Q: The music video seemed extremely fun to make, and I read that you were very innovative by connecting wires inside a piece of tupperware and connecting a Nintendo Wii to it. What was your favorite moment in making the music video?
LumbeRoss: Haha, yeah. I’ve always been a really big fan of glitch art and a while ago I went to an art exhibition in Hong Kong of Nam June Paik’s art. I’d never seen anything like it and that intense use of analog glitch devices really impressed me.
I ended up looking up cheap ways to do it and I found a tutorial for a “dirty mixer”, which I soldered together within some old tupperware. I didn’t have a lot of the other equipment, so I just plugged my Nintendo Wii in, then plugged it into an old CRT TV!
It worked (sort of) and I mixed it in with some Blender animations I made and such. I think my favorite part really was soldering together that dirty mixer – it feels like a whole rabbit hole that I dived right into, and the glitch art community is so helpful and welcoming.
Q: This track is so fun and unique! I love the trippy background instrumental. Can you take me through your production process on “Watch Out For The Western Lights”?
LumbeRoss: Absolutely! I’m a really big fan of art pop artists such as Grimes, Bjork, Kate Bush and such but I’m also a hip hop artist, so I wanted to find a way to bridge that UK urban sound with some more experimental elements. So, I drummed out a UK garage beat on my sample pad, then played some stuff on my synth to try and create that sound. I also used to play in a gothic rock/hardcore punk band, so I wanted to incorporate some of those elements. I guess that’s me trying to be true to my roots with the guitar sections.
Q: How do you feel the Internet has impacted the music business? Do you think it helped or harmed it?
LumbeRoss: I hear a lot of older people saying that the internet has ruined it, but I don’t think that’s true. It was always the case that a small amount of artists would make it big because the record companies figured out a way to market them, and then those artists would still get less money than the cigar chomping office executive. The only difference now is more artists can get big within their own audiences, but they just make less money.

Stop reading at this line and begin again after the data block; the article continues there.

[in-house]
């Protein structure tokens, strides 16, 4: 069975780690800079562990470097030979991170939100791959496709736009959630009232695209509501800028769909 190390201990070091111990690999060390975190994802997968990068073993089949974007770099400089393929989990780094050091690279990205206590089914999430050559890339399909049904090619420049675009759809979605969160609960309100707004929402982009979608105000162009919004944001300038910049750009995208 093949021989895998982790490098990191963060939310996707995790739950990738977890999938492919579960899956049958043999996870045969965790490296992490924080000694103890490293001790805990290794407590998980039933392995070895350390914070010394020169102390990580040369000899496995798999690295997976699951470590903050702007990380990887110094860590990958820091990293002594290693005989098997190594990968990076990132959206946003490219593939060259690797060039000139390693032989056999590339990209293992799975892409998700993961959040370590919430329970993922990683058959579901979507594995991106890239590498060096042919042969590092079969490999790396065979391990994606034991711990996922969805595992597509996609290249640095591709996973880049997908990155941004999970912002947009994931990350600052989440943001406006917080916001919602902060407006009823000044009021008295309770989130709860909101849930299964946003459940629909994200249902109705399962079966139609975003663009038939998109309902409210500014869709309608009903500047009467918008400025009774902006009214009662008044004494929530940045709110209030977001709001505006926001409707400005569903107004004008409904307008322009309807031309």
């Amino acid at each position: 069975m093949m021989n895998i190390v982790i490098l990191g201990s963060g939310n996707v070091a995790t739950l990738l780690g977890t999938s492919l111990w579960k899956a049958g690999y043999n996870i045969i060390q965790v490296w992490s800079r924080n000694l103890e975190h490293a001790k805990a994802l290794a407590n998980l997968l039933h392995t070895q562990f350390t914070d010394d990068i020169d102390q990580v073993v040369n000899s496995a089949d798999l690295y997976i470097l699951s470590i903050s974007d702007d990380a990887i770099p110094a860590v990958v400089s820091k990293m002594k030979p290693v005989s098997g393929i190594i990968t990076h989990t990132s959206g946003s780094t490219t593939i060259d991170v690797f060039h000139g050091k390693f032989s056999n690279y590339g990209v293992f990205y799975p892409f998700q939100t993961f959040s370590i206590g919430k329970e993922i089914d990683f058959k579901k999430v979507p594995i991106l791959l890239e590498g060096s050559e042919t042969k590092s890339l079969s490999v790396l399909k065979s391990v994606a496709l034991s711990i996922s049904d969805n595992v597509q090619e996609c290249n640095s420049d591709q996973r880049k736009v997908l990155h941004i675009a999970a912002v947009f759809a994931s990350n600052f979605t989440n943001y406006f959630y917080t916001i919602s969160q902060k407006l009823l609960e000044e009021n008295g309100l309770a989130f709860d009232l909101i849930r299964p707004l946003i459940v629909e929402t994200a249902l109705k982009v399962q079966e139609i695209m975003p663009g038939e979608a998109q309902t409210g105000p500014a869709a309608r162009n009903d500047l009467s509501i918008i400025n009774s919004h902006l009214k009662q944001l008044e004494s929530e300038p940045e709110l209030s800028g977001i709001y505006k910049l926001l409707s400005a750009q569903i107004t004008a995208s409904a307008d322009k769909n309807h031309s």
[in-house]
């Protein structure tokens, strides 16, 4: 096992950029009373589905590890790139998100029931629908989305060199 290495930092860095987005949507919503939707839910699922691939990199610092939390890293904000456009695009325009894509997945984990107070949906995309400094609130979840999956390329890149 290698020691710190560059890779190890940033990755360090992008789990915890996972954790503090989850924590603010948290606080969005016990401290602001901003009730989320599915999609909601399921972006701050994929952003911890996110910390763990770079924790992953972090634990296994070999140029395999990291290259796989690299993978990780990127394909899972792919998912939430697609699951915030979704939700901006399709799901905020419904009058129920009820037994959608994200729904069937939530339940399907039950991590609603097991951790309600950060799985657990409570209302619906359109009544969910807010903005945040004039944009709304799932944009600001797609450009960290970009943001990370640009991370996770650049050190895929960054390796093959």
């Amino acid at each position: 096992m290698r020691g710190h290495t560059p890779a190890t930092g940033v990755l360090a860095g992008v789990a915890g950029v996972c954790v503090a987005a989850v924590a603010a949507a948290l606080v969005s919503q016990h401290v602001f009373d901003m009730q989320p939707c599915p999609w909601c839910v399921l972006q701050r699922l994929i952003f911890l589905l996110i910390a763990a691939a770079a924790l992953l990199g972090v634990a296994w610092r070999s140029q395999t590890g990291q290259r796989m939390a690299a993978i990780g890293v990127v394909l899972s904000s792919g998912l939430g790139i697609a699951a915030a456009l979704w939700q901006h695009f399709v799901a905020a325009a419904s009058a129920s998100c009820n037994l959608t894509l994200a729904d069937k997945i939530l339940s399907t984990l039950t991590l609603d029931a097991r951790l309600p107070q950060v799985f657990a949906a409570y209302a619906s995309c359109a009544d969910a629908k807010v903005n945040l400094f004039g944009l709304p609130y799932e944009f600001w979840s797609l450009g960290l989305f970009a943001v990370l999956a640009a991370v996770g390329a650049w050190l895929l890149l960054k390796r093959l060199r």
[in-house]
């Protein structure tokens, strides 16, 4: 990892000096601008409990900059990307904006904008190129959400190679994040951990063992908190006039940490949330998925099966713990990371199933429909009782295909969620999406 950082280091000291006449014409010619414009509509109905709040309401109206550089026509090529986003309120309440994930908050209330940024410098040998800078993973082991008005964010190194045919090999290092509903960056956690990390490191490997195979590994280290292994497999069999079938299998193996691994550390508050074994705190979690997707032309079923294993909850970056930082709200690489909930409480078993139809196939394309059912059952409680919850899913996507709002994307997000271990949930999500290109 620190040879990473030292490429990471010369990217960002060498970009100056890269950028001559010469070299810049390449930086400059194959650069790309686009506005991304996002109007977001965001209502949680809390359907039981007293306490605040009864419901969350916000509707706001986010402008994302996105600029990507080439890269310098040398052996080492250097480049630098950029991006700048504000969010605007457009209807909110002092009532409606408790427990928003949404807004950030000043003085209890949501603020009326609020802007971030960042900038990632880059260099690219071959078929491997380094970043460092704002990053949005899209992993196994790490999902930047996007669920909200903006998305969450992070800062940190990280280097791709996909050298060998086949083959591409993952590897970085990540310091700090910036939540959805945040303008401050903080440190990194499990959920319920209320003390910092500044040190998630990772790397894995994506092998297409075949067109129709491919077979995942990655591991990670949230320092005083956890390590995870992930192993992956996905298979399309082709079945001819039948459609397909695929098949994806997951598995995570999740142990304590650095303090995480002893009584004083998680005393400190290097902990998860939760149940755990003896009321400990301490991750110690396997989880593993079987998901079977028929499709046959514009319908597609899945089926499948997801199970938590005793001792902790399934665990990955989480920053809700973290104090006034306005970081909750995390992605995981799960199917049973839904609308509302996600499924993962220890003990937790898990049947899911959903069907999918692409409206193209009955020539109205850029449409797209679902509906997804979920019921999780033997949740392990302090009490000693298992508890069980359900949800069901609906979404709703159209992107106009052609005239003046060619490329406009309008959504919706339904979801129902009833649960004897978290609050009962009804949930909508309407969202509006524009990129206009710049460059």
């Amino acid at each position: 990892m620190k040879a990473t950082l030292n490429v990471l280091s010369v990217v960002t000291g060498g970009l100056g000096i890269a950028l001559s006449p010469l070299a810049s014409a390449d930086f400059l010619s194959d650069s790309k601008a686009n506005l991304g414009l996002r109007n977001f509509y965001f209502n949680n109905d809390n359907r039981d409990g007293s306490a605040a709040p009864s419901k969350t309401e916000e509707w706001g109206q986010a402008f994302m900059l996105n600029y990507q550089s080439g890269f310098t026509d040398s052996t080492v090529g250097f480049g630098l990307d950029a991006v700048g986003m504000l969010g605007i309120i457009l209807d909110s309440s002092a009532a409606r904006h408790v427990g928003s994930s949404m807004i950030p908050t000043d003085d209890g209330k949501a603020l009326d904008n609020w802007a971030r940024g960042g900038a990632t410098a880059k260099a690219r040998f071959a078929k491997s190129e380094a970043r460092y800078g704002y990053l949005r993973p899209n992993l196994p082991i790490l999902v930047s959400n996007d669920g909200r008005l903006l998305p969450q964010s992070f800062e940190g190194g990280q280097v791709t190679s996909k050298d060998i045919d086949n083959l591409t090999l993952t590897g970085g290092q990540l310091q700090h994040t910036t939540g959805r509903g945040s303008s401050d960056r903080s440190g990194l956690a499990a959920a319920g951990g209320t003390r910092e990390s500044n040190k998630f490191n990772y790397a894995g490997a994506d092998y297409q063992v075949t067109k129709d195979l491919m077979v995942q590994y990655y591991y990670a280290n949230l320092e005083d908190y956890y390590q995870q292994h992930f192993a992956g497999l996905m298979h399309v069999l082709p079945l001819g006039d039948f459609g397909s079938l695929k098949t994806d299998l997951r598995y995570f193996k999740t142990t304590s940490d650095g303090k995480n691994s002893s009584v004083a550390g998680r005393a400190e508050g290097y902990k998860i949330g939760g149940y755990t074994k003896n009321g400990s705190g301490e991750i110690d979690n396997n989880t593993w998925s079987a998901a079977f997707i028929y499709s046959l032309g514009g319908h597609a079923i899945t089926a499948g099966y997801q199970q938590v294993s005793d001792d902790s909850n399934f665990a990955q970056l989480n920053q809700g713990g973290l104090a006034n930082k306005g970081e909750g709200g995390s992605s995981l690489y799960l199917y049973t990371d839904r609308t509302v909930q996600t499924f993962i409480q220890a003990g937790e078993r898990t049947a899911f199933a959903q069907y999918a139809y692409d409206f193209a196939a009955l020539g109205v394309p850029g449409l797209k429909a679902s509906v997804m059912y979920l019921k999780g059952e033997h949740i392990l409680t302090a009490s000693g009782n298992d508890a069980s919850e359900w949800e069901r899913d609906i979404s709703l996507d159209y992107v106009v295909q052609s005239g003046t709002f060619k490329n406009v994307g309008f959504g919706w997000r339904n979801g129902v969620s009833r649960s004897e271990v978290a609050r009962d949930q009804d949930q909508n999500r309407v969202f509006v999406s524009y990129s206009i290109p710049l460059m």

It’s also worth thinking about what barriers corporations put on artists – how difficult would it be for POC or women to thrive in certain genres? Many times, the cigar chomping exec was like “Nah, that won’t sell,” but now we don’t have to listen to what they say. We know our audiences, and they might not be that wide, but it means that we can do things on our own terms. So yeah, I’d so it’s helped it.
Q: Your music blends different elements of emo rap, electronic, and vapor wave, among other genres as well.. In your own words, how would you describe the music that you typically create?
LumbeRoss: I generally just refer to it as art pop/hip hop. There’s a lot of other elements, but I think they change from song to song. I really try to avoid getting lumped in with the emo rap scene as I don’t really try to sound like that, but hey – I was an emo throughout my teenage years so it’s no surprise.
Q: What has been one of the highlights of your music career so far?
LumbeRoss: I’m realising how long ago this was now but in 2016, I met a band called Holy Pinto that were pretty big. They asked me to play bass with them for a couple shows, then out of nowhere their drummer asks me if I wanted to go on tour with them supporting the guitarist to Cap’n Jazz, Victor Villarreal. Cap’n Jazz were my favorite band at the time so that was completely surreal. Immediately after that, we went on a European tour headlining each show. I consider myself very lucky that I had that opportunity as it’s very much “right place at the right time”, but that whole spring time is probably the biggest highlight of my career so far.
Q: Do you have any music you are currently working on that we will see in the future?
LumbeRoss: Yeah, absolutely! I don’t know if you picked up any of the political messages in Watch Out for the Western Lights, I hope I did a good job delivering them, but I’m in a very politically active hip hop collective called Lowlives Collective. It’s comprised of me, Orange Bloom, Valhalla Kid and OS Elliott – a selection of rappers and producers. We are working on an EP and a new single all to do with current political issues. It’s a big fusion of sounds and at the moment, we’re looking at independent labels to see who’d be best to release this through.
Interviewed by Melissa Cusano